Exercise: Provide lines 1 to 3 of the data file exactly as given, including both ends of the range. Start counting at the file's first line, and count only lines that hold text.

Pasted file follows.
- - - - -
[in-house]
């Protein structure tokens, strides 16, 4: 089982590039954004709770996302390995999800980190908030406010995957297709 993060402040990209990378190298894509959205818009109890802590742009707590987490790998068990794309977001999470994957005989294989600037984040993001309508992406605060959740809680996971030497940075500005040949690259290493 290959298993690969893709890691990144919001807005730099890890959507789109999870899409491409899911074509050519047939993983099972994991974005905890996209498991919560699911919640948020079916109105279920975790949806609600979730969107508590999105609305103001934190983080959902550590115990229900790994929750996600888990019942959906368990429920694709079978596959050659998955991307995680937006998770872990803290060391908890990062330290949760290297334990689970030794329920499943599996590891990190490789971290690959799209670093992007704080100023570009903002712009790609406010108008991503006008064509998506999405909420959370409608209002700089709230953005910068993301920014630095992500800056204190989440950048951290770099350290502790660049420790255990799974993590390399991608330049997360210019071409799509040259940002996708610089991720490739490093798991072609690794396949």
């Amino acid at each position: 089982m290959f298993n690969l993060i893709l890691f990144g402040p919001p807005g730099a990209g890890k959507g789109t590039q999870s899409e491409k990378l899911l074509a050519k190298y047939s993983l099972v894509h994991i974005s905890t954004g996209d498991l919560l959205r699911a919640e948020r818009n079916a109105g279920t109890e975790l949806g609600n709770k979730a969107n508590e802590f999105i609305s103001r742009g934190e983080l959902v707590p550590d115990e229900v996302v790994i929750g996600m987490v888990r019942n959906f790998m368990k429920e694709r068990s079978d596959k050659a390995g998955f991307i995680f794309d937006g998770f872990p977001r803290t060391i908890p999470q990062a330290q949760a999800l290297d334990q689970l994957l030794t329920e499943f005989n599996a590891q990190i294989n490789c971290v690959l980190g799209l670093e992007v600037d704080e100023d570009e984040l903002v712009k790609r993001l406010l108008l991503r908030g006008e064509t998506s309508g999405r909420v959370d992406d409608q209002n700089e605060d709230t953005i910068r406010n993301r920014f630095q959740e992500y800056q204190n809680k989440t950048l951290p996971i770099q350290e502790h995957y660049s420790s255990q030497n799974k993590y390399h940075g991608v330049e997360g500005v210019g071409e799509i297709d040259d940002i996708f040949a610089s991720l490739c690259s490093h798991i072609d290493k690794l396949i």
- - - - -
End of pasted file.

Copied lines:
[in-house]
């Protein structure tokens, strides 16, 4: 089982590039954004709770996302390995999800980190908030406010995957297709 993060402040990209990378190298894509959205818009109890802590742009707590987490790998068990794309977001999470994957005989294989600037984040993001309508992406605060959740809680996971030497940075500005040949690259290493 290959298993690969893709890691990144919001807005730099890890959507789109999870899409491409899911074509050519047939993983099972994991974005905890996209498991919560699911919640948020079916109105279920975790949806609600979730969107508590999105609305103001934190983080959902550590115990229900790994929750996600888990019942959906368990429920694709079978596959050659998955991307995680937006998770872990803290060391908890990062330290949760290297334990689970030794329920499943599996590891990190490789971290690959799209670093992007704080100023570009903002712009790609406010108008991503006008064509998506999405909420959370409608209002700089709230953005910068993301920014630095992500800056204190989440950048951290770099350290502790660049420790255990799974993590390399991608330049997360210019071409799509040259940002996708610089991720490739490093798991072609690794396949």
């Amino acid at each position: 089982m290959f298993n690969l993060i893709l890691f990144g402040p919001p807005g730099a990209g890890k959507g789109t590039q999870s899409e491409k990378l899911l074509a050519k190298y047939s993983l099972v894509h994991i974005s905890t954004g996209d498991l919560l959205r699911a919640e948020r818009n079916a109105g279920t109890e975790l949806g609600n709770k979730a969107n508590e802590f999105i609305s103001r742009g934190e983080l959902v707590p550590d115990e229900v996302v790994i929750g996600m987490v888990r019942n959906f790998m368990k429920e694709r068990s079978d596959k050659a390995g998955f991307i995680f794309d937006g998770f872990p977001r803290t060391i908890p999470q990062a330290q949760a999800l290297d334990q689970l994957l030794t329920e499943f005989n599996a590891q990190i294989n490789c971290v690959l980190g799209l670093e992007v600037d704080e100023d570009e984040l903002v712009k790609r993001l406010l108008l991503r908030g006008e064509t998506s309508g999405r909420v959370d992406d409608q209002n700089e605060d709230t953005i910068r406010n993301r920014f630095q959740e992500y800056q204190n809680k989440t950048l951290p996971i770099q350290e502790h995957y660049s420790s255990q030497n799974k993590y390399h940075g991608v330049e997360g500005v210019g071409e799509i297709d040259d940002i996708f040949a610089s991720l490739c690259s490093h798991i072609d290493k690794l396949i």